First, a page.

In the Israeli desert, astronauts simulate “life on Mars” with 50-kilo suits.

In a crater 500 meters deep lost in the ocher expanse of the Negev desert, the astronauts equipped with their suits advance with a heavy step. Purpose of their mission? Simulate the conditions of life on Mars in southern Israel.

In this unique setting of Makhtesh Ramon, the largest erosion crater in the world which stretches over 40 km in length, the Austrian Space Forum (OeWF) has set up a “Martian base”, in partnership with the Israeli space agency, as part of their Amadee-20 mission, initially planned last year but postponed for a year due to the Covid-19 pandemic.

The crater, the stony desert and the orange hues of the horizon approach the Martian landscape, less weightlessness and cold. “Here, we have temperatures which are 25-30 degrees, on Mars it is minus 60 degrees Celsius and the atmosphere is unbreathable”, explains the Austrian Gernot Grömer, who supervises the mission.

The astronauts test their suits in the unique setting of Makhtesh Ramon.


For almost a month and until the end of October, six “analogous astronauts” – an expression used to describe people on Earth reproducing the conditions of a long mission in space – from Portugal, Spain, Germany, -Bas, from Austria and Israel, will live cut off from the world in this “Martian station”. And they can only get out of it in a spacesuit, as if they were on the red planet.

“It’s a dream come true,” raves Alon Tenzer, 36-year-old Israeli astronaut. “It’s something we’ve been working on for several years, I’m very happy to be here,” he told AFP.

On the occasion of the inauguration of the station on Sunday, Alon put on his finery: his silver jumpsuit weighs, he says, about 50 kilos, and it takes two to three hours to put it on.

“Marriage” with Mars

All of the “crew” volunteered. But they had to pass many physical and psychological tests to participate in this mission and to carry out a whole series of experiments.

“My father took me to the space museum when I was little, he collected airplanes and when I heard that the forum was looking for similar astronauts I said to myself that I had to apply”, says the German Anika Mehlis, the only woman in the group.

The Austrian Space Forum, a private organization bringing together aerospace specialists, had already organized 12 similar missions around the world, the last of which, Amadee-18, in the Sultanate of Oman three years ago. This time it has teamed up with the Israeli research center D-MARS, to build a polygon-shaped, solar-powered base.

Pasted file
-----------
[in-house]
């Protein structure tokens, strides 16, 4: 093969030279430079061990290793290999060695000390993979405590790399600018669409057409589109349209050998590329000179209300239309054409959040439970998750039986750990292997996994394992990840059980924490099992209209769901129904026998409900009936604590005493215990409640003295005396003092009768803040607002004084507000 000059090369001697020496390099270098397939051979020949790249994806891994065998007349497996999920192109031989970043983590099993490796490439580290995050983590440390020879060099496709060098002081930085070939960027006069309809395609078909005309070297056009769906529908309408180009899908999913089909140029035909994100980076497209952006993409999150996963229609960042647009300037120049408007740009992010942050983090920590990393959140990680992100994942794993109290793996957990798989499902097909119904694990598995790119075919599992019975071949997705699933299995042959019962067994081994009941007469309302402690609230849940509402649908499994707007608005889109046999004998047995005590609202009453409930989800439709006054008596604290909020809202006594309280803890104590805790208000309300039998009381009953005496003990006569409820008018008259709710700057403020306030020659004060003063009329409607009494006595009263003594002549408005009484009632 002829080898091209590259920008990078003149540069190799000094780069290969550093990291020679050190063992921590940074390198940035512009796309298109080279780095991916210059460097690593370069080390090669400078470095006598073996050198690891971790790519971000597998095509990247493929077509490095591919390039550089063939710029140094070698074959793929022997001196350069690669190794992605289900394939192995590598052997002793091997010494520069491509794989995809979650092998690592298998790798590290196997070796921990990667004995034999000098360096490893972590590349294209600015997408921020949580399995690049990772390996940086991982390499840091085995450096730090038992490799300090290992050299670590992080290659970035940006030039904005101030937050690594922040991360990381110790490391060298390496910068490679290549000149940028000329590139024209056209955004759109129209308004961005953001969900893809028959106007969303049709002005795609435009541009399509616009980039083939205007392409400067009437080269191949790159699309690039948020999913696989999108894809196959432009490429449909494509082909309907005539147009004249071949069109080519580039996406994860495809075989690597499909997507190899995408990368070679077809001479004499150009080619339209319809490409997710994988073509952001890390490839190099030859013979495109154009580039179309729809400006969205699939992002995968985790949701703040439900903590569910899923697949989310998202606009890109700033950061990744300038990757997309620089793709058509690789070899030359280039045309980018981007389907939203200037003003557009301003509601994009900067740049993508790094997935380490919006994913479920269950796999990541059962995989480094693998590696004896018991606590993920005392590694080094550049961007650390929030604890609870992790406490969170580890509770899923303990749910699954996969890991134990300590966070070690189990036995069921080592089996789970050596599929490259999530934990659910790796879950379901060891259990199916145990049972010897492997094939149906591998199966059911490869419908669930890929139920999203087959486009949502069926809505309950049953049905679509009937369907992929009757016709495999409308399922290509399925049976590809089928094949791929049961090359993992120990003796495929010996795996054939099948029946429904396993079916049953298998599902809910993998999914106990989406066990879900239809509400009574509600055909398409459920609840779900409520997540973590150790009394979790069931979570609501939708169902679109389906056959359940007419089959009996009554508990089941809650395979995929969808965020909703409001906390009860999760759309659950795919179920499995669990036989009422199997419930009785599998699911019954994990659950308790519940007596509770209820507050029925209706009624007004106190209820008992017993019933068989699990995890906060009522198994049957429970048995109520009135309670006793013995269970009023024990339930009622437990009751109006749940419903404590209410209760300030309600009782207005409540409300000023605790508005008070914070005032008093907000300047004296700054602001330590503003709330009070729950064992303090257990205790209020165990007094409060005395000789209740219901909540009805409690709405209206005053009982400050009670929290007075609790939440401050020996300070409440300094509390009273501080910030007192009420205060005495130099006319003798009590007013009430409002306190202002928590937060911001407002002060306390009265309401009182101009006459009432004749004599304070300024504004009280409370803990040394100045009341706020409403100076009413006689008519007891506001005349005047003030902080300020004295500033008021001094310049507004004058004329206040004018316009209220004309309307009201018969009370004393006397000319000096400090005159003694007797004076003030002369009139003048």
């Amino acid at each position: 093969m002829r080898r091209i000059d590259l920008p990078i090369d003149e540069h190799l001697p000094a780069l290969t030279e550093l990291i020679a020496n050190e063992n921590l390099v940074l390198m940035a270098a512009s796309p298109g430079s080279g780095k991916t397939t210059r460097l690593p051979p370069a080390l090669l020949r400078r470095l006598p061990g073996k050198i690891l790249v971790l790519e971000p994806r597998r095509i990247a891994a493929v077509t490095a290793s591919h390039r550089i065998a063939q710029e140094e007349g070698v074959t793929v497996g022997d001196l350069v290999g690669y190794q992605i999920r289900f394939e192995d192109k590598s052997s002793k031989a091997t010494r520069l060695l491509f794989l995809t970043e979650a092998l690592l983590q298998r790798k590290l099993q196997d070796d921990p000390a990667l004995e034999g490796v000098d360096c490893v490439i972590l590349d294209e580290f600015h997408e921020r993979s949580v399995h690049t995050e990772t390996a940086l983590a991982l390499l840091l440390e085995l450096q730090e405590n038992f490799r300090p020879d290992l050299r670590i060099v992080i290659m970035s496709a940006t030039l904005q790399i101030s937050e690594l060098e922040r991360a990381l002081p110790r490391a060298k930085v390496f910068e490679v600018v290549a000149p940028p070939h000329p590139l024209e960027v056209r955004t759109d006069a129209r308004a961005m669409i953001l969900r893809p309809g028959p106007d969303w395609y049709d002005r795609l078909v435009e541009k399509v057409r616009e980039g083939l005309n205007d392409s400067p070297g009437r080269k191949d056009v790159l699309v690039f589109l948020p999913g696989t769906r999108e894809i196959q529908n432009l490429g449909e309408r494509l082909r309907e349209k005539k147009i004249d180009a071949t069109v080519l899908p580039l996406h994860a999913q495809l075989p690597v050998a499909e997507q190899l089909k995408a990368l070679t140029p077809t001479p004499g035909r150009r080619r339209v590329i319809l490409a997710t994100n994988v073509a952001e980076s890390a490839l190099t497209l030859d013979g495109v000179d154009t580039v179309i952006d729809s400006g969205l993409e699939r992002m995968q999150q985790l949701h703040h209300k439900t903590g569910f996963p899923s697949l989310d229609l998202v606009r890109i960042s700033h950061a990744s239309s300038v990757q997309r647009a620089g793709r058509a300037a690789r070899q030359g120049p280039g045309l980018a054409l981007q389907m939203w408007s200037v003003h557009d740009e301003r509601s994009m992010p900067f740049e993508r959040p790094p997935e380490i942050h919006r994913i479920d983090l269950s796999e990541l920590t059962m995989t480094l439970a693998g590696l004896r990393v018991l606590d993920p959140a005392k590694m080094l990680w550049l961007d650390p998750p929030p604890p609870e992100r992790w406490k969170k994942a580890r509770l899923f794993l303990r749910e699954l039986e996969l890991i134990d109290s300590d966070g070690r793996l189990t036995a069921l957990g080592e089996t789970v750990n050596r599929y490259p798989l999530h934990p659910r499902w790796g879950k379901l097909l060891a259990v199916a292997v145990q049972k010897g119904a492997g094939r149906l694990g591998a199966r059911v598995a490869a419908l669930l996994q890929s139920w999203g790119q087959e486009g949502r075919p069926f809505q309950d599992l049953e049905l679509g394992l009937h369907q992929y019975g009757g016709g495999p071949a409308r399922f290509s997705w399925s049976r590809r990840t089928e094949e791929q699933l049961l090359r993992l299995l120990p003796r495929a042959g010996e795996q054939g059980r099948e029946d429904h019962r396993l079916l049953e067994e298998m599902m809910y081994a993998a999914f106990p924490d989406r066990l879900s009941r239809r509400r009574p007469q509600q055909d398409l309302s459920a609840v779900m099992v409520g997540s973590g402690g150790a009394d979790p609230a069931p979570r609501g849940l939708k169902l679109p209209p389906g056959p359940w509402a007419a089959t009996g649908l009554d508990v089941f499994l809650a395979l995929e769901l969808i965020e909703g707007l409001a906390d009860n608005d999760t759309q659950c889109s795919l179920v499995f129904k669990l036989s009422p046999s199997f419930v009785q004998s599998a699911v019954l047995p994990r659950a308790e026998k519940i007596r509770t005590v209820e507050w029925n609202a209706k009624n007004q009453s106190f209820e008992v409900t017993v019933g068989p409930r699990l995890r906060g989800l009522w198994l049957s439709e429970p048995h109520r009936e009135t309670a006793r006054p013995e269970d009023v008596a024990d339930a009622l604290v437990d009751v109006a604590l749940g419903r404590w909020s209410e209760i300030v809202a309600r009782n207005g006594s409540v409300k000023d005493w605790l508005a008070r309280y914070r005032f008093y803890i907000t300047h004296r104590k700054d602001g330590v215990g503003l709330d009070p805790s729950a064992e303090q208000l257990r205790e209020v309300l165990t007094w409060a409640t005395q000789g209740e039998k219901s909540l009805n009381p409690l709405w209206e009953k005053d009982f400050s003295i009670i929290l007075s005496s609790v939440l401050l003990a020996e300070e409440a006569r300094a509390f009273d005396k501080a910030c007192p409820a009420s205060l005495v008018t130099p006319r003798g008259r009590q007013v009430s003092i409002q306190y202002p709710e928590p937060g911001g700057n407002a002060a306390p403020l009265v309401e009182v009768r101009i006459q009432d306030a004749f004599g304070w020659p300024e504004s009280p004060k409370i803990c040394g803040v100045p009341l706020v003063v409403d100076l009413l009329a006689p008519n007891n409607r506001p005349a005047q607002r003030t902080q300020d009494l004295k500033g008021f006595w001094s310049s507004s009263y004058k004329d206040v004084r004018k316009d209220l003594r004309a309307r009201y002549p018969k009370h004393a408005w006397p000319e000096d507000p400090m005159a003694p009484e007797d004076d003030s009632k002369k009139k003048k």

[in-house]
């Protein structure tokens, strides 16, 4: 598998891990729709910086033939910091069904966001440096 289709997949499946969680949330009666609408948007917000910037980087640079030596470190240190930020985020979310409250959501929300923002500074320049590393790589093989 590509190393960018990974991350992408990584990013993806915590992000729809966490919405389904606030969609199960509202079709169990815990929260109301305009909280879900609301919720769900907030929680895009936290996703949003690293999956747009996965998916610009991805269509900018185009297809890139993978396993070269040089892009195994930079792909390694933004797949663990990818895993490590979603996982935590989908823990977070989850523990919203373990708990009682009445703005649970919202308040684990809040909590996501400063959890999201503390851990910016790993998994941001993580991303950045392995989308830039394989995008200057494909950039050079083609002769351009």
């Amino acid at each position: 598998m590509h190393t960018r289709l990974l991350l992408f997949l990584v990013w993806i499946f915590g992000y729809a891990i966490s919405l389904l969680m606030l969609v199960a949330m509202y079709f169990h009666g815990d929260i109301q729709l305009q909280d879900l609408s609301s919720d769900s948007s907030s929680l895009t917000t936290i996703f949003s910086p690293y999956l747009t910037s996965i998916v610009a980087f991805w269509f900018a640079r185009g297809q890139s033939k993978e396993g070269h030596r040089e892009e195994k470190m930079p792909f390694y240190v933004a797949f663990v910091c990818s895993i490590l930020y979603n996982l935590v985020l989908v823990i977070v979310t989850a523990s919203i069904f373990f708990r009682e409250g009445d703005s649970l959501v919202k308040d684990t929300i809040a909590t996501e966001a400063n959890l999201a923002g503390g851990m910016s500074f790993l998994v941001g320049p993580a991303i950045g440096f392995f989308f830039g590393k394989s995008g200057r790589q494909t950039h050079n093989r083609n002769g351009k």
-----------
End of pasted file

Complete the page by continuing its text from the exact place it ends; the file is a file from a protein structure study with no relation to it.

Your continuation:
Inside, the comfort is spartan with a small kitchen and bunk beds because most of the space is reserved for scientific experiments. Their results could one day prove essential, the US space agency, NASA, considering a first manned mission to Mars in the 2030s.

Risk of microbial contamination

During their month recreating Mars on Earth, the analogue astronauts will have to test a prototype drone that works without GPS and autonomous vehicles powered by wind and solar energy to map the territory.

A trained microbiologist, Anika Mehlis will assess the possibility of microbial contamination, that is to say of introducing terrestrial bacteria onto Mars with the risk of eliminating any life that could be there. “It will be a big problem,” she says, touching on one of the major challenges of the conquest of space.

In addition to testing equipment and technologies, the mission also aims to study human behavior, and in particular the impact of isolation on astronauts.

“Group consistency and the ability to work together is crucial to survive on Mars,” said supervisor Gernot Grömer. “It’s like in a marriage apart that in a marriage you can go; on Mars, you can’t, ”he quipped.

“What we are doing here is preparing for the greatest trip our society has ever made, Mars and Earth being located 380 million kilometers away at their most extreme points,” he continues. Mr. Grömer is certain: “The first man who will walk on Mars has already been born.”


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